January 20, 2017
After the election in November, I wrote about radical love in a world that’s falling apart.
I wrote about those of us who were – and are – scared, hurting, and confused by the outcome of the 2016 Presidential election.
I wrote about the minorities among a majority which continues to ignore, invalidate, and discredit the ones by whom they are threatened – the ones who challenge the status quo, push the envelope, refuse to bow down to the expectations of society (you are my people; I stand with you). I wrote about rallying together as one people, about choosing to see past our differences, about choosing love, and I meant every word.
But I also meant it when I said that we, the oppressed, are not required to join with our oppressors. I begged you not to ask that of us. We needed time to heal, to piece our hearts back together, to steady our shaking souls.
But now it’s Inauguration Day and Donald Trump is being sworn into office. I’m not vindictive enough to hope he fails miserably (because then we all fail), and I’m not flippant enough to disrespect him (I respect his humanity, not his ideals).
I am angry enough to join the resistance against the harmful ideas, beliefs, and behavior he has promoted thus far.
The best way I know to do that is simple – and incredibly difficult:
The path to healing is paved with love and lined with community.
I keep seeing my conservative, Republican, often Christian friends and family calling for unity from those of us who just cannot get behind Trump’s message.
They’ve got the right idea – now let’s turn it around. Let’s call for unity from both sides – just because you won an election does not mean that everything you (or your choice of President) has said, done, or believed is right.
Don’t ask us for unity from your side if you aren’t willing to receive the same request from us.
Don’t ask me to join hands with those who were not outraged upon hearing that David Duke supported Trump during the election (“I love it…The fact that Donald Trump’s doing so well, it proves that I’m winning. I am winning.”) if you are not willing to declare “Black lives matter” – because all lives will not matter until Black lives matter.
Don’t ask me to pray with you for our country unless you are willing to protect the religious freedom of those whose faith does not look like yours (you don’t have to agree to defend a principle on which America was founded).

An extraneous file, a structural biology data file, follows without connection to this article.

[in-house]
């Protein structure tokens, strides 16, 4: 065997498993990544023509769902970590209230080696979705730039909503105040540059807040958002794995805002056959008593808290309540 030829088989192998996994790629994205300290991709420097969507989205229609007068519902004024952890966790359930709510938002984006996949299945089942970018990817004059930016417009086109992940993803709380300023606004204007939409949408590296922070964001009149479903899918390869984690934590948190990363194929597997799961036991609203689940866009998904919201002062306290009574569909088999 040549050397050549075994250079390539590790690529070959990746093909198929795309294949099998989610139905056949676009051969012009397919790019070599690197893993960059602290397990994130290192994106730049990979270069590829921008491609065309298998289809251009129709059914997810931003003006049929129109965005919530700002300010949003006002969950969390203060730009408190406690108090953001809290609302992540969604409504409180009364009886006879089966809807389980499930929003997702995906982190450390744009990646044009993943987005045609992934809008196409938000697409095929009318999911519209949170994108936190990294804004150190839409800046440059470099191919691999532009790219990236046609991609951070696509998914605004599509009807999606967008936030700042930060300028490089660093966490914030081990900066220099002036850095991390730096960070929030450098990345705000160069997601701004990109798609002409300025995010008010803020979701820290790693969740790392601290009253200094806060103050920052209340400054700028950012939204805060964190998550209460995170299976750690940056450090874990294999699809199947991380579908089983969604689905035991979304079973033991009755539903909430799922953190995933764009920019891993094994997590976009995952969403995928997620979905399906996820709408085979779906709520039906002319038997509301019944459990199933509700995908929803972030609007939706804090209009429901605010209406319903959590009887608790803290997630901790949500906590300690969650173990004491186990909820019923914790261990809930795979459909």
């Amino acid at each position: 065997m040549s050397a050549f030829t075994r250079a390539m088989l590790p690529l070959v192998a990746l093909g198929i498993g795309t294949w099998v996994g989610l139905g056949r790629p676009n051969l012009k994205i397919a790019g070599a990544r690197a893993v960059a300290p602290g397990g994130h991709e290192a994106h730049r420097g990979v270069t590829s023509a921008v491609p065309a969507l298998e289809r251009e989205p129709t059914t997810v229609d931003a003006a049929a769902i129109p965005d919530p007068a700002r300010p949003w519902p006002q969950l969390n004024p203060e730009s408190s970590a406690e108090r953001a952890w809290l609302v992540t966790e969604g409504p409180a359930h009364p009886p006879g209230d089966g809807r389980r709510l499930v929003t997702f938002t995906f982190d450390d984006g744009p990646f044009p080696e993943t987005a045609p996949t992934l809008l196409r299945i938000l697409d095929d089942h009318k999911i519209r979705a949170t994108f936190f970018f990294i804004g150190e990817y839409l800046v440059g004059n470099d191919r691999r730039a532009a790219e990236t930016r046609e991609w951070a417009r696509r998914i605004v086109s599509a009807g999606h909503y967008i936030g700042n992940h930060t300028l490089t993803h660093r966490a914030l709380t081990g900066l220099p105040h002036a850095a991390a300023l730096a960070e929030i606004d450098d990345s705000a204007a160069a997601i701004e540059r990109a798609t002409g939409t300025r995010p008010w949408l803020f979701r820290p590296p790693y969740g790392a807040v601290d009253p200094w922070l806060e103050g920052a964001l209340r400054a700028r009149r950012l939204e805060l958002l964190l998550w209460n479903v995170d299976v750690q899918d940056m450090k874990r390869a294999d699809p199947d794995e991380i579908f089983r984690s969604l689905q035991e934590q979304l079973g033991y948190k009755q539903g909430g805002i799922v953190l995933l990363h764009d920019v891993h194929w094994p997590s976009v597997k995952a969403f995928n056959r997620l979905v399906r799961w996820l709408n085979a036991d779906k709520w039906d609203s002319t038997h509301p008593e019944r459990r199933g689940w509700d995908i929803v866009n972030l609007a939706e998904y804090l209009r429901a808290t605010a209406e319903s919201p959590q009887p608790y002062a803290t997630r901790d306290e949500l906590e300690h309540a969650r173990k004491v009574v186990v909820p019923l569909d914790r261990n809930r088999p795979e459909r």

Don’t ask me to stand with you, asking for job creation, if you won’t demand closure of the wage gap for minorities and women.
Don’t ask me to join with you and your beautiful family in celebration if you are unwilling to defend the marriage-rights, family-rights, love-rights for your LGBTQIA neighbors.
Don’t tell me that my rejection of Trump’s belief’s and actions are anti-American because America was founded by people who envisioned a better way and fought for it.
I think of the people who are standing, and have stood, strong against the culture of society, demanding equality, liberation, and love – and I am reminded of the One after whom many are modeling their peace resistance.
Jesus was the ultimate Social Justice Revolutionary, and we take our cues from Him.
It was this God-Man who showed us how to rebel for a greater cause. It was He who spoke out against leaders – political and religious – because He knew of a better way, and we speak out today because the Holy Spirit whispers Love into our hearts and Love without action is dead.
Yes, now is absolutely the time for unity. Let’s look at our differences, acknowledge them, honor them, celebrate them, and start a meaningful conversation about how to merge into one people committed to America, diversity, life, and love.
It will be difficult and painful and messy all around. We will have to recognize privilege, lay down defenses, show compassion, shake hands with difference, and choose love when it’s easier to fear.
But since when has anything worth doing been easy?
Let’s join hands and hearts, make sure we’re on the right side of history, and step into Tomorrow.